Hungarians Fear Food Price Increases but Try to Eat Healthier


The overwhelming majority of Hungarians believe that rising food prices will have the biggest impact on their daily lives in the near future, according to the latest Edenred Food Barometer survey. However, more than four-fifths of respondents are also looking to eat healthier, while 94% are also concerned about food waste.

According to the survey, 91.4% of respondents expect food prices to rise further, 90.3% expect the same for overheads, and 74.7% expect further increases in travel costs. The proportion for clothing is slightly lower, at around 50%, and 56.4% of respondents expect restaurant costs to rise. The latter also suggests that a broad section of society is not deterred from eating out by rising restaurant prices.

It is noteworthy that the Edenred card, which can be used for both hot and cold food, increases purchasing power according to 31.3% of respondents in the country, while almost 30% of respondents believe it contributes to a healthier diet and more than 28% believe it is a practical solution for their meals. Some 22.5% of respondents also believe that they would be poorer if they did not have an Edenred card. And if the limit on the card were doubled, 70% of national respondents would buy more food, while nearly 40% would also afford to buy better quality, healthier food.

This latter figure is not surprising, given that the survey results show that Hungarians still attach great importance to healthier eating. About 78.4%of respondents said that healthy eating has become a cardinal issue for them since the outbreak of the coronavirus, and 82% plan to pay even more attention to quality nutrition in the future. This intention is not only related to food at home but there is also a growing demand for restaurants to change their offer: 86.6% of Hungarians expect restaurants to include healthy food in their menu. The survey also showed that the vast majority of Hungarians - 94% - are also concerned about food waste.

"The health of workers and the fact that they can be counted on in the long term is one of the greatest values for any employer today. That is why not only the quantity of food consumed but also its quality and composition are of paramount importance. Regular and healthy eating is in the interest of both the employer and the employee," emphasized Tamás Szendrő, managing director of Edenred Hungary.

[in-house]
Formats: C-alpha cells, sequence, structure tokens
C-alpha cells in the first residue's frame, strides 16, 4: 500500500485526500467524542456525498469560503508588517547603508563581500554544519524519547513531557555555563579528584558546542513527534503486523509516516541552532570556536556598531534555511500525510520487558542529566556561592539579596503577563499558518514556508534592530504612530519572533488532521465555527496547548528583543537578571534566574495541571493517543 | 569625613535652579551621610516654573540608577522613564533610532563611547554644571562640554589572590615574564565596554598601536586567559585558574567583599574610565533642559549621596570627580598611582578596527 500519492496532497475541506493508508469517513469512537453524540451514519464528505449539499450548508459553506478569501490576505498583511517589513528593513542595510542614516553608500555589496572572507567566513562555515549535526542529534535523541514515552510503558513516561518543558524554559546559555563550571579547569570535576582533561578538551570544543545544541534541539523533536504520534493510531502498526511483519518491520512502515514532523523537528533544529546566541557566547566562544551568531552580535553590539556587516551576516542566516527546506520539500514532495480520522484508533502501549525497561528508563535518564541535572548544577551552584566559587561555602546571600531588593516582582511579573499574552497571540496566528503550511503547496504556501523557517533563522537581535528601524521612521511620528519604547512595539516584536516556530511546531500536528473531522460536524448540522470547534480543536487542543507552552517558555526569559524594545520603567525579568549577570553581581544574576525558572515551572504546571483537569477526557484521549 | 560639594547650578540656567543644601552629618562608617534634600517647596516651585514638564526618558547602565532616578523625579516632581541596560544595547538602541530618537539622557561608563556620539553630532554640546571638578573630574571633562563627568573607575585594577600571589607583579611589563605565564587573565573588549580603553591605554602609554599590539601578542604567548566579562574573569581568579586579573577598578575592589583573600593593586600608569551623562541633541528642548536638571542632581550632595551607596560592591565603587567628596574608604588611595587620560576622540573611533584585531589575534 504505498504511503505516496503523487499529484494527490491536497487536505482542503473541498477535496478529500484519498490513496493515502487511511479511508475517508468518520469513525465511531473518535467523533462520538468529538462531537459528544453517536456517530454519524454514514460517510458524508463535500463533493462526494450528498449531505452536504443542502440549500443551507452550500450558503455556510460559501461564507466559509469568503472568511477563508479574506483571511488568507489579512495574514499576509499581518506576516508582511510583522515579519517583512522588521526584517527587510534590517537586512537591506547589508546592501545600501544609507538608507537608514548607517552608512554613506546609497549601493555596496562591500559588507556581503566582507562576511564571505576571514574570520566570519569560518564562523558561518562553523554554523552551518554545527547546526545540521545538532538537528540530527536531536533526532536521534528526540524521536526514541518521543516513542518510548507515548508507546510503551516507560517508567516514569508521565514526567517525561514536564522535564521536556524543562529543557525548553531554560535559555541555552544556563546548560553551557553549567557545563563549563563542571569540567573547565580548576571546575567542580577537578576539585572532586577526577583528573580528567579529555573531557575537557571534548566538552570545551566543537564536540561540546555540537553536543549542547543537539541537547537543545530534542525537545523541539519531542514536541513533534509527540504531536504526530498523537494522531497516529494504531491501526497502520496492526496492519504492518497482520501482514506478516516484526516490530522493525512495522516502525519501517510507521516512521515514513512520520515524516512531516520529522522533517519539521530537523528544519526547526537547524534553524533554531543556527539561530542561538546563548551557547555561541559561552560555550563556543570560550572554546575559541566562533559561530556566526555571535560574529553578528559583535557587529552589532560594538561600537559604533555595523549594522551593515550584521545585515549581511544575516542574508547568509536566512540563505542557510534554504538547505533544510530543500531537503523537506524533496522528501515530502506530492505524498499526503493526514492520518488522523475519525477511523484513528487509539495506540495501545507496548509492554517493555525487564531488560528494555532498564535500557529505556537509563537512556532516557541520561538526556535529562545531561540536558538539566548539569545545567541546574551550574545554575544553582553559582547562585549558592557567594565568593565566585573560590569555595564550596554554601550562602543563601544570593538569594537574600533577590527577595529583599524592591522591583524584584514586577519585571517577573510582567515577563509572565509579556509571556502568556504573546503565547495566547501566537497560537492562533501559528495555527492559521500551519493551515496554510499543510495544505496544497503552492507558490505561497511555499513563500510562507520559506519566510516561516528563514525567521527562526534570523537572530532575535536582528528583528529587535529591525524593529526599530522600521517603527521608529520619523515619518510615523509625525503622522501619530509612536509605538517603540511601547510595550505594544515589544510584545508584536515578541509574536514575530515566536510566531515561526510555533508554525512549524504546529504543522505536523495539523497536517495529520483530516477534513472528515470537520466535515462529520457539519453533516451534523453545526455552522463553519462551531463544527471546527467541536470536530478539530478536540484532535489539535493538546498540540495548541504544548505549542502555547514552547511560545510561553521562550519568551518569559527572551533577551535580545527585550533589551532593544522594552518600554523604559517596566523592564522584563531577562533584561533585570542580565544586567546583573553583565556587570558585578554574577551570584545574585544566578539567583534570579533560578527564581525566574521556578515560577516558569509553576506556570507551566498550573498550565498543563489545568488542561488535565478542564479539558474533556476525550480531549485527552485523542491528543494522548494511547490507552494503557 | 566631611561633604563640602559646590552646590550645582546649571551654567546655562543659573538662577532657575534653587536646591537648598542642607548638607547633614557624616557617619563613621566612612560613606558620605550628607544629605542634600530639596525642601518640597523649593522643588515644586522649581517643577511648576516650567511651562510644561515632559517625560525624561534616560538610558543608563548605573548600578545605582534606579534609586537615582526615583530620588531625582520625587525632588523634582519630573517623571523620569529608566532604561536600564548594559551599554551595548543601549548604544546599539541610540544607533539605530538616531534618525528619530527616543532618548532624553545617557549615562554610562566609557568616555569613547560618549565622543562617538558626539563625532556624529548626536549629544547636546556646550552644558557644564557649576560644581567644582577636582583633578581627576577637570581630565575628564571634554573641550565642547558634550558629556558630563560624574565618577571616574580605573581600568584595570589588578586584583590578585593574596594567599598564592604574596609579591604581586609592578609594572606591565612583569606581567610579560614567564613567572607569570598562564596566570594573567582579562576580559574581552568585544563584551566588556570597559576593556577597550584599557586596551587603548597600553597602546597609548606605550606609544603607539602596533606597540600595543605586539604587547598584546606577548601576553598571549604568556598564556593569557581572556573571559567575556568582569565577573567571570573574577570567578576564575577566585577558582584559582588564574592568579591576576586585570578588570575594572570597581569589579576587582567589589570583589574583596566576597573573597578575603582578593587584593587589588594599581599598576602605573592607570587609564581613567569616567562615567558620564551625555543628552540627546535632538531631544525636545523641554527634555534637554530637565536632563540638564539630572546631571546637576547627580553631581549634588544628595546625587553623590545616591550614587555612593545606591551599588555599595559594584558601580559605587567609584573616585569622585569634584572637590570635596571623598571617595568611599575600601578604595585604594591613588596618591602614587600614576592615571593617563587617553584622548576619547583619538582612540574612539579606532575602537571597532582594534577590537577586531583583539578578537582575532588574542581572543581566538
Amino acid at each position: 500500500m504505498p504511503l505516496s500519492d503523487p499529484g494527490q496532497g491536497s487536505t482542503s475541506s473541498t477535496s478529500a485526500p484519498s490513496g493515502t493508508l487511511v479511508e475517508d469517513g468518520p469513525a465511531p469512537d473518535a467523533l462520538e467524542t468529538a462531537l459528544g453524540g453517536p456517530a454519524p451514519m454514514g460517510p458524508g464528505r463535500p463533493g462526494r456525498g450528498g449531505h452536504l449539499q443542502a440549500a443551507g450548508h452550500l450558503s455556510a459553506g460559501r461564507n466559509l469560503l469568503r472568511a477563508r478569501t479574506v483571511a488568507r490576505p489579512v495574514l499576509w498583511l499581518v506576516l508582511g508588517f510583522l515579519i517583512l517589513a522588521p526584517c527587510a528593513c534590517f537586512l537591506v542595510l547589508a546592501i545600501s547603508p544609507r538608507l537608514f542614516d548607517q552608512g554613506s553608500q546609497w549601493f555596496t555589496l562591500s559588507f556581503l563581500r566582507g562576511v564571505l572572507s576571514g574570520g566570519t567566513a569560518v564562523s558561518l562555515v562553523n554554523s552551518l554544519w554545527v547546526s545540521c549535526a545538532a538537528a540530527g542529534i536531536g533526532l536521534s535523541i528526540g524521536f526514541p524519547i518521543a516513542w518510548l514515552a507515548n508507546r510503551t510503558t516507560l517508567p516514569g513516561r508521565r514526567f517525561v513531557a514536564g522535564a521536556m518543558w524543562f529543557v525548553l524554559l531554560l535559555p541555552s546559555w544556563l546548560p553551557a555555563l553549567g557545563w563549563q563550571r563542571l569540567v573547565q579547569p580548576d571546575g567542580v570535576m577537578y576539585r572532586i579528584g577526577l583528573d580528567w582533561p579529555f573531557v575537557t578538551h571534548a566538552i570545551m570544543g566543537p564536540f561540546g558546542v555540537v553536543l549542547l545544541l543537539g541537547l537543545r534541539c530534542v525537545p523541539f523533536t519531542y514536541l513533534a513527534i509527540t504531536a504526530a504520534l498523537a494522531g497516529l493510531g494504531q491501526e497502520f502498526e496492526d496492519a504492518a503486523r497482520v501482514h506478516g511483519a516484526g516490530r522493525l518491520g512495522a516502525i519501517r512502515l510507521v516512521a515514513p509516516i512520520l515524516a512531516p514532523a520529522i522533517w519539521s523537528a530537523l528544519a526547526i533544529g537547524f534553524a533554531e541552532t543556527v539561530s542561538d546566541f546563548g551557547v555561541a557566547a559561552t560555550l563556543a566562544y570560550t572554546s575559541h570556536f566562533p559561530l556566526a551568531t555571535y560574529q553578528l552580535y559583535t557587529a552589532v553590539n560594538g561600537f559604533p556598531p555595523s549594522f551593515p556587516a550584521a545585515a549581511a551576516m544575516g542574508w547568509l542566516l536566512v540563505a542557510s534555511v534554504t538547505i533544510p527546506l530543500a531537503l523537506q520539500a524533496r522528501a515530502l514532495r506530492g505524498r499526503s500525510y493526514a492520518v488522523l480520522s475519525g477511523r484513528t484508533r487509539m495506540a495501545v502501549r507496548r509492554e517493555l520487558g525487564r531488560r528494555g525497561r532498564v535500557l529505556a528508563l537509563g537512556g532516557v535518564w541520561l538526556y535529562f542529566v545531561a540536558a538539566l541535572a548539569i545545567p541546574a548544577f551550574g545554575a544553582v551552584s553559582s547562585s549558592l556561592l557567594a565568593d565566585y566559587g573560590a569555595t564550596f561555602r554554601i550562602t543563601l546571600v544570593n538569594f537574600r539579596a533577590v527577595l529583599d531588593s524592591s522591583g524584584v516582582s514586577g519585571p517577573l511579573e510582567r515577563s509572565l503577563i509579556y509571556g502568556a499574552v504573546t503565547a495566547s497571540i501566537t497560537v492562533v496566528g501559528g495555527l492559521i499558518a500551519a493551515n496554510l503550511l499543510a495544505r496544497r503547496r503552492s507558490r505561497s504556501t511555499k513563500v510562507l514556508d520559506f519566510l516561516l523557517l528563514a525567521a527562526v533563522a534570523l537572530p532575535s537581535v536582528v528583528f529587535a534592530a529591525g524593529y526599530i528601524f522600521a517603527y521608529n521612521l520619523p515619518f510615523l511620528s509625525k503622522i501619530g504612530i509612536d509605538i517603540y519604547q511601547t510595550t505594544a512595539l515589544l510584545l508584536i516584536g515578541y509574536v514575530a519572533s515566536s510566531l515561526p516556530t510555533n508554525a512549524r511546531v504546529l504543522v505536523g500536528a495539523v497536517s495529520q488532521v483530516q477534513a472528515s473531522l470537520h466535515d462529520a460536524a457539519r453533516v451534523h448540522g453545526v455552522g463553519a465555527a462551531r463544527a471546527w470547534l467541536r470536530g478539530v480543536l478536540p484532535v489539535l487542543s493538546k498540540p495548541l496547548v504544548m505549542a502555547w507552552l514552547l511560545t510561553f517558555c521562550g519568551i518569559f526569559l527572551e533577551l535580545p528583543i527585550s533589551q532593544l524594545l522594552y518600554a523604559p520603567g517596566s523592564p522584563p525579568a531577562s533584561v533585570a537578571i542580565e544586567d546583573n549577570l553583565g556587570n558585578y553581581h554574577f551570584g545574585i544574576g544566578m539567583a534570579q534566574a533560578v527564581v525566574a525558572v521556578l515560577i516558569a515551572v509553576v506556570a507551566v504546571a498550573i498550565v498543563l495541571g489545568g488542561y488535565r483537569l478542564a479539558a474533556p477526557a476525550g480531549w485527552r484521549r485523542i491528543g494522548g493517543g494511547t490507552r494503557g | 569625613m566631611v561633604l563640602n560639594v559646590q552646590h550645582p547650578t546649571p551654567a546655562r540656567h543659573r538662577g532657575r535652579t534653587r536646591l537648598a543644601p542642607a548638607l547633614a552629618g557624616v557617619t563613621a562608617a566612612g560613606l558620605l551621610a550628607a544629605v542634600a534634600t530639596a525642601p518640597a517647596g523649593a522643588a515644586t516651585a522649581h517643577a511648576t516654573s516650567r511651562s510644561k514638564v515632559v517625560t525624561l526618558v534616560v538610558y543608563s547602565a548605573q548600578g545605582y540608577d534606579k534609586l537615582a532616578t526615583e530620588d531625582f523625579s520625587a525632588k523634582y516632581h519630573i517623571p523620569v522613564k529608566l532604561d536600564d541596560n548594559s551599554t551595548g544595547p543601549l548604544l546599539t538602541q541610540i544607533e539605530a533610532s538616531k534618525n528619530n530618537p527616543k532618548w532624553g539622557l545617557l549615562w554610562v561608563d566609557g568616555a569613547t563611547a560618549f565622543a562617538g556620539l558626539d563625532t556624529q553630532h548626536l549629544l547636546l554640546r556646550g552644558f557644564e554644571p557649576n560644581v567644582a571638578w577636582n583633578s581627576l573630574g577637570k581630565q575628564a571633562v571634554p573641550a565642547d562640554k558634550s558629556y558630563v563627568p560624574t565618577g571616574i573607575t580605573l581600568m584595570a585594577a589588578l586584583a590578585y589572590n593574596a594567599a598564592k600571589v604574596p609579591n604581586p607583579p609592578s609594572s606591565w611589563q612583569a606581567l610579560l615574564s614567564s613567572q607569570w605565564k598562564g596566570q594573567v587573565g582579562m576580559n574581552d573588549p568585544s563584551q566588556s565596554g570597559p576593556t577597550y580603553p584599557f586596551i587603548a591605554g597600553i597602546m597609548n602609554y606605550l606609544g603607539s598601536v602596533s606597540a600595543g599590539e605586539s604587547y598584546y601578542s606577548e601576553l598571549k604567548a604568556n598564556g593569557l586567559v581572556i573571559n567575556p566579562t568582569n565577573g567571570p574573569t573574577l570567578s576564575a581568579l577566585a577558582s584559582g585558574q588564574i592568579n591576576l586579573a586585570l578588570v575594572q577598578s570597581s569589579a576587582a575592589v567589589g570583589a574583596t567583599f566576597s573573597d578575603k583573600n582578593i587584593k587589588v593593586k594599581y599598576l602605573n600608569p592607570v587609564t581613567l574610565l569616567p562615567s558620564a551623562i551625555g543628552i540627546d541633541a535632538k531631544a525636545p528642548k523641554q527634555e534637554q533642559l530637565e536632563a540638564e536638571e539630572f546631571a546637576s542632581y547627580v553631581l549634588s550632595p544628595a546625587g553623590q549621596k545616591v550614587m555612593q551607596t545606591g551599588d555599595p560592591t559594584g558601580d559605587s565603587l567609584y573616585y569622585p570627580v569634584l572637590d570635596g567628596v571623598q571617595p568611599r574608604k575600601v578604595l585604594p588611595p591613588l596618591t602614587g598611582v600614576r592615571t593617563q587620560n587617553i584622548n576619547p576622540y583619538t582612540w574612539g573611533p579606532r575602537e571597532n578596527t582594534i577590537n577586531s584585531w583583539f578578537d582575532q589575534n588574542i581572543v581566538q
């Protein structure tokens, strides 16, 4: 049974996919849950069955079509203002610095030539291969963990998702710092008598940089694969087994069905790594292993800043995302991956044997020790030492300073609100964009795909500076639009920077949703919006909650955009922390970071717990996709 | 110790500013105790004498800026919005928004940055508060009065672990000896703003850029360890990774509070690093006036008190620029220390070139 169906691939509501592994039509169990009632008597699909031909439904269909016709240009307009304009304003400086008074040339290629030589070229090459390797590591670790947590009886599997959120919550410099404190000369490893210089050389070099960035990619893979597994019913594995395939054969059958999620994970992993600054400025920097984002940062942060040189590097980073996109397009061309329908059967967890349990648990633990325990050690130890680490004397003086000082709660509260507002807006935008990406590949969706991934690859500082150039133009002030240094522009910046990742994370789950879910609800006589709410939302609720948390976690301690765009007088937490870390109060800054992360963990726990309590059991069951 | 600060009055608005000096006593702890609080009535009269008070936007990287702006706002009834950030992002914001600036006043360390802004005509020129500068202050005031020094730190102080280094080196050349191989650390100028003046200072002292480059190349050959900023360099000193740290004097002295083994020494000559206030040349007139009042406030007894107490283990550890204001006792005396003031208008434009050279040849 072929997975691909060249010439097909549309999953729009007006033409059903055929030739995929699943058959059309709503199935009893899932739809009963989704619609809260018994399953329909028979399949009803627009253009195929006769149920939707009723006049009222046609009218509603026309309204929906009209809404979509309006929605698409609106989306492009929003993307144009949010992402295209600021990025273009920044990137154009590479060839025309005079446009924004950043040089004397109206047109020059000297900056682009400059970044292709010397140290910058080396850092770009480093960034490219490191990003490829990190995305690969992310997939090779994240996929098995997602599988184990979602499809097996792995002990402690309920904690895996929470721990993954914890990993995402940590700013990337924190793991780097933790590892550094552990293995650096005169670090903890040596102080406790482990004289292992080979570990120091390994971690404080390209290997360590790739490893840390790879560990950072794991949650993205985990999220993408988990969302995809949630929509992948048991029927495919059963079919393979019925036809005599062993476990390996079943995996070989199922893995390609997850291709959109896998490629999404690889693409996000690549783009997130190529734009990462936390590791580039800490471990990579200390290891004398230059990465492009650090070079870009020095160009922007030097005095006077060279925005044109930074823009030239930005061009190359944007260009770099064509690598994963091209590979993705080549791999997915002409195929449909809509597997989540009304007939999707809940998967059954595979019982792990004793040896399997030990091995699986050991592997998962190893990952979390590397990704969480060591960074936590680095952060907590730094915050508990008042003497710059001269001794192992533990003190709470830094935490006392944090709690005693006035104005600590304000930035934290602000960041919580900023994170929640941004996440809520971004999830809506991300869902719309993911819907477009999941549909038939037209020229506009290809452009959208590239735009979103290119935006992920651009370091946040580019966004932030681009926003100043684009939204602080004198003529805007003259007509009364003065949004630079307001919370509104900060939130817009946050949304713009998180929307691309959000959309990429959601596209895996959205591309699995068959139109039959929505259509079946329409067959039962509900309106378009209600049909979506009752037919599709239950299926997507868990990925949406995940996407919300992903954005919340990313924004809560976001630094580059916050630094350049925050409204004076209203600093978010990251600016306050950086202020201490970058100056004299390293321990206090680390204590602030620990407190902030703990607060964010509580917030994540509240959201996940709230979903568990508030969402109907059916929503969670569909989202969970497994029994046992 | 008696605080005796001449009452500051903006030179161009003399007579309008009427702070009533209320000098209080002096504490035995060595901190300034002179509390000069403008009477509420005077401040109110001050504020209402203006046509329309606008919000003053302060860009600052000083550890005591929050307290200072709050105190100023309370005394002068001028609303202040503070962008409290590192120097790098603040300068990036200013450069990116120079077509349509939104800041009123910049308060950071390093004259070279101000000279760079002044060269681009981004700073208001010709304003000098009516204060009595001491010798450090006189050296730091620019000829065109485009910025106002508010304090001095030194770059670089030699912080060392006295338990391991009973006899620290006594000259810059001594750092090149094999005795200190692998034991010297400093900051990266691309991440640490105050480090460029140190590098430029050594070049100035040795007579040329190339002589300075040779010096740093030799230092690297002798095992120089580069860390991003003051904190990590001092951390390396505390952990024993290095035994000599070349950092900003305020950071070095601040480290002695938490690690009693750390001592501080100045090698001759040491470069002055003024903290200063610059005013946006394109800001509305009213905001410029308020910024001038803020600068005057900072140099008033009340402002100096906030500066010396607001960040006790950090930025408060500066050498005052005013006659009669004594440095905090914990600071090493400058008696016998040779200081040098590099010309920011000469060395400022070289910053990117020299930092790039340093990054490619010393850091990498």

He added that the Food Program, an international initiative launched in recent years, aims to raise awareness and help employees and restaurants to promote healthy eating and catering. Under the program, both Edenred cardholders and restaurants have received several sessions of information and educational material on the importance of a balanced diet.

Eleven recommendations for restaurateurs were developed with Edenred's national partner, the Hungarian Association for the Prevention of Harm and Environmental Diseases, a scientific association founded by doctors, and the setup of the Food network started with the restaurants participating in the program.

"In order to reduce food waste, we are also working with the Munch platform, through which restaurants and shops can sell unsold but good quality food at a discount," said Szendrő.

"Through our participation in the Edenred Food Program, we want to raise awareness of the importance of better nutrition, and help catering service providers with technological and raw material suggestions and scientific food recommendations to meet the demand for balanced nutrition and make healthier choices available to a wider range of customers," said Dr. Emil Toldy-Schedel, president of the association and director general of the Szent Ferenc Hospital in Budapest.

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